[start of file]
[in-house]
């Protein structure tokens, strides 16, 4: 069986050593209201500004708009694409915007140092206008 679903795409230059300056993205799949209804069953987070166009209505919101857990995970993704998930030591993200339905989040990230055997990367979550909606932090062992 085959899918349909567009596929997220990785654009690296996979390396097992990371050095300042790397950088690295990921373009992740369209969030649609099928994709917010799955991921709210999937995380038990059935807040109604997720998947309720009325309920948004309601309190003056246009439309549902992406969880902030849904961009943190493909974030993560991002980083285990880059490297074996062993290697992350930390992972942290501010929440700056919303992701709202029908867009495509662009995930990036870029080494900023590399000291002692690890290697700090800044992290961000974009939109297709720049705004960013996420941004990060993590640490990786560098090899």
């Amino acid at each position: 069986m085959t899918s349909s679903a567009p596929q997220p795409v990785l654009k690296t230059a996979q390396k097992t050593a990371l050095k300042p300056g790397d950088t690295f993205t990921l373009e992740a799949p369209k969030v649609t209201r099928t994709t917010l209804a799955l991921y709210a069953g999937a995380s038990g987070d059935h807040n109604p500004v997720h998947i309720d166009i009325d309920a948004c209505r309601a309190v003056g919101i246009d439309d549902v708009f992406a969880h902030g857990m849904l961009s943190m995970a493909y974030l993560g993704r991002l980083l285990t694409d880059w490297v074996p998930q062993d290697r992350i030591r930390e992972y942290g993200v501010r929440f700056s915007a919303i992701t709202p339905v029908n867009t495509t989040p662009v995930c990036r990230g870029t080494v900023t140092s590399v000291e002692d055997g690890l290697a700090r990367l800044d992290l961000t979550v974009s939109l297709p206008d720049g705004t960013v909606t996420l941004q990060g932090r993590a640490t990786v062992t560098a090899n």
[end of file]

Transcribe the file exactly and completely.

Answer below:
[in-house]
């Protein structure tokens, strides 16, 4: 069986050593209201500004708009694409915007140092206008 679903795409230059300056993205799949209804069953987070166009209505919101857990995970993704998930030591993200339905989040990230055997990367979550909606932090062992 085959899918349909567009596929997220990785654009690296996979390396097992990371050095300042790397950088690295990921373009992740369209969030649609099928994709917010799955991921709210999937995380038990059935807040109604997720998947309720009325309920948004309601309190003056246009439309549902992406969880902030849904961009943190493909974030993560991002980083285990880059490297074996062993290697992350930390992972942290501010929440700056919303992701709202029908867009495509662009995930990036870029080494900023590399000291002692690890290697700090800044992290961000974009939109297709720049705004960013996420941004990060993590640490990786560098090899």
């Amino acid at each position: 069986m085959t899918s349909s679903a567009p596929q997220p795409v990785l654009k690296t230059a996979q390396k097992t050593a990371l050095k300042p300056g790397d950088t690295f993205t990921l373009e992740a799949p369209k969030v649609t209201r099928t994709t917010l209804a799955l991921y709210a069953g999937a995380s038990g987070d059935h807040n109604p500004v997720h998947i309720d166009i009325d309920a948004c209505r309601a309190v003056g919101i246009d439309d549902v708009f992406a969880h902030g857990m849904l961009s943190m995970a493909y974030l993560g993704r991002l980083l285990t694409d880059w490297v074996p998930q062993d290697r992350i030591r930390e992972y942290g993200v501010r929440f700056s915007a919303i992701t709202p339905v029908n867009t495509t989040p662009v995930c990036r990230g870029t080494v900023t140092s590399v000291e002692d055997g690890l290697a700090r990367l800044d992290l961000t979550v974009s939109l297709p206008d720049g705004t960013v909606t996420l941004q990060g932090r993590a640490t990786v062992t560098a090899n």